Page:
PHOTO: Michelle Bowden. FLYING SOLO
It can be a fine line between persuading a prospect to sign on the dotted line and pushing them into it. Here, persuasion expert Michelle Bowden explains why you want to avoid the latter and how you can use the Predisposition to Persuade measure to assess if you’re at risk of forcing your client’s hand.
No one likes a pushy salesperson!
Think about the last time someone coerced you into a decision you didn’t want to make.
Maybe it was a meal in a restaurant or choosing a holiday destination.
A few hours, days, or weeks later, you felt this overwhelming sense of regret.
That sense of regret is called buyer’s remorse.
It’s that feeling that you’ve done the wrong thing or made the wrong decision, and you want to reverse it.
Buyers’ remorse is thought to stem from the cognitive dissonance that occurs when a person must make a difficult decision between two similar options, such as two equally successful real estate agents.
In real estate, buyer’s remorse can happen when a vendor lists with you, and then they second guess themselves and change their mind in preference of a different agent.
It can also occur when a buyer pays too much for their home.
In 2023 a CNBC article reported that 72 per cent of recent homebuyers in the US had regrets about paying too much.
In recent years, the hot seller’s market prompted buyers to go above and beyond to snap up their prospective homes.
As the real estate market cools a bit in Australia in 2023, some buyers may feel the same.
What do you need to consider?
The more pushy or manipulative the salesperson, the higher the chance for buyer’s remorse.
It’s easy to be pushy (without meaning any harm) when you believe you are the best choice for a vendor.
I urge you to consider whether your vendors could describe your approach as “pushy”.
And if you think there’s any chance, work on your skills starting today, so you feel proud of yourself and your sales process.
My definition of persuasion is to “induce to undertake a course of action or embrace a point of view by means of argument, reasoning, or entreaty and where there is a measure of freedom in the decision-making process of the stakeholder.”
The important thing to note in this definition is that for you to be persuasive rather than pushy or manipulative, there must be a level of freedom in the decision-making process of your stakeholder.
They can’t feel coerced, pushed, or tricked into doing something they don’t want to do.
Your predisposition to persuade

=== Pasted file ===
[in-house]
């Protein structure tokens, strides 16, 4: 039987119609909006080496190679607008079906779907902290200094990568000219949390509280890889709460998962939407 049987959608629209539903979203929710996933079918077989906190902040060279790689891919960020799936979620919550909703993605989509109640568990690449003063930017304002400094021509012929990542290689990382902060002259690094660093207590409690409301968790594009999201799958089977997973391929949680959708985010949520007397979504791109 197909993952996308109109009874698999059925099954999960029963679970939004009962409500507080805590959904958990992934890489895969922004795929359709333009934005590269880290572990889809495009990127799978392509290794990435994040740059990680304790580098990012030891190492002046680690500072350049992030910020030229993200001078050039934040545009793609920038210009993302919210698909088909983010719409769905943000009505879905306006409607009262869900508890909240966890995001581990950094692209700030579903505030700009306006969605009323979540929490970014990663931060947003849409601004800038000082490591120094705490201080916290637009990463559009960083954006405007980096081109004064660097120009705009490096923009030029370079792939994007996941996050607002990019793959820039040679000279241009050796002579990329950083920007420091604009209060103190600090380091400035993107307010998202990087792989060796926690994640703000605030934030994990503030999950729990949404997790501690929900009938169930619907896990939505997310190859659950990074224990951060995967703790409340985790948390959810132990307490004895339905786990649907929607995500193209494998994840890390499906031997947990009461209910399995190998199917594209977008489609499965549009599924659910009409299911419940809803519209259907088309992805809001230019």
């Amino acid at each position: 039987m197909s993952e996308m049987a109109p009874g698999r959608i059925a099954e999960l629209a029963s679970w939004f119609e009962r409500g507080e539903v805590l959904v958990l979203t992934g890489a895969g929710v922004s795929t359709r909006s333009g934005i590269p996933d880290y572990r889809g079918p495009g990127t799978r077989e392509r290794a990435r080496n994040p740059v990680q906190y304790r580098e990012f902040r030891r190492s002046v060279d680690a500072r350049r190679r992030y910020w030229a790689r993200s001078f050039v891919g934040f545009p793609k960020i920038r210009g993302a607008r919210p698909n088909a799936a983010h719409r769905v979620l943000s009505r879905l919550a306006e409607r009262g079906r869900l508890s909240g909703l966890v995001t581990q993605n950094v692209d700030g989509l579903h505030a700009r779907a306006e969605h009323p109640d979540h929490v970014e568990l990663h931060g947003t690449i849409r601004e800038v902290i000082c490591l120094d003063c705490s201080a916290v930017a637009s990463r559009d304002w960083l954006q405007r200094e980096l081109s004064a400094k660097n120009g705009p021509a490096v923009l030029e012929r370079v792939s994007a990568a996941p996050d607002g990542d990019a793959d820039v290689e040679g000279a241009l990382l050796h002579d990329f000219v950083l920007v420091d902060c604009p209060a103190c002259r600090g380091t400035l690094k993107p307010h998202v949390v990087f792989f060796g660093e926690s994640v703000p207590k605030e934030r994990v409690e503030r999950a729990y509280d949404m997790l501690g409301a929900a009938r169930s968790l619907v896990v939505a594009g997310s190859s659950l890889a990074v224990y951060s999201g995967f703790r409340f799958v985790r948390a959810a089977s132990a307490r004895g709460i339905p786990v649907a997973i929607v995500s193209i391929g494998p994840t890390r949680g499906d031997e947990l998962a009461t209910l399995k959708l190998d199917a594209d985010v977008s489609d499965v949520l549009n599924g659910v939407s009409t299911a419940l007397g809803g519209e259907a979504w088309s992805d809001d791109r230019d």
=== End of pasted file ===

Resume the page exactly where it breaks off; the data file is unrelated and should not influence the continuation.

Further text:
There’s a cool psychological measure called the Predisposition to Persuade (P2P). It’s all about how driven you are to change people’s thinking or behaviour. I often describe your P2P as your ‘care factor’ or how invested you are in changing the person’s mind.
People with a high P2P are driven to change people’s minds – no matter whether the matter is of high importance to them.
Whereas people with a lower P2P are less driven to persuade others.
Your P2P can affect how manipulative or pushy you are. You may have realised that the higher your P2P, the more likely you will be seen as ‘pushy’.
Ideally, you want to be somewhere between these two extremes.
Where your drive to persuade comes from
Your P2P is, to some degree, innate (a quality you were born with), and to some degree it is learned.
Some common reasons you may have a higher P2P score:
- You are passionate about the issues or challenges in your workplace.
- You trust your ability to persuade others, so you are more likely to be driven to persuade.
- If you are unfazed by conflict or have rarely experienced it, you will feel confident in your ability to persuade and be more likely to attempt it.
Some common reasons you may have a lower P2P score:
- You may not be passionate about the issues or challenges in your workplace.
- You may not feel confident in your ability to persuade others, so you adopt a more easygoing persona at work until you are spurred into action.
- Conflict avoidance is a trait closely associated with P2P. A prior experience of conflict or ‘ruffling of feathers’ when attempting to persuade others may make some people less driven to persuade in general.
How to improve your ability to persuade
- Get passionate. Don’t fake it. Clients are clever and know when you’re putting it on.
- Emotional intelligence. Work on your relationship-building, connection and communication skills so that you trust your ability to persuade rather than manipulate others.
- Read people. Cultivate the skill of reading your audience so that you can ascertain whether or not the person’s mind can be changed and only convince when there’s a point to it.
- Serve your audience. Resist desperation, even in a falling market. The best salespeople make people feel good, go above and beyond, communicate brilliantly, and generally serve others.
- Top up your techniques. Learn some linguistic tricks for managing conflict, so you trust your ability to manage objections in a win/win way.
If your vendor feels they were lured, tricked, or pressured into listing with you, they will likely experience buyer’s remorse once the deal is done, and you’ll have a very unhappy customer on your hands.
Over the past few decades, I’ve been privileged to witness thousands of people move from pushy and aggressive to functional and effective.
And the great news is that anyone can improve their ability to be more persuasive. It’s just a matter of knowing the little things to tweak or change about your style and then doing them.
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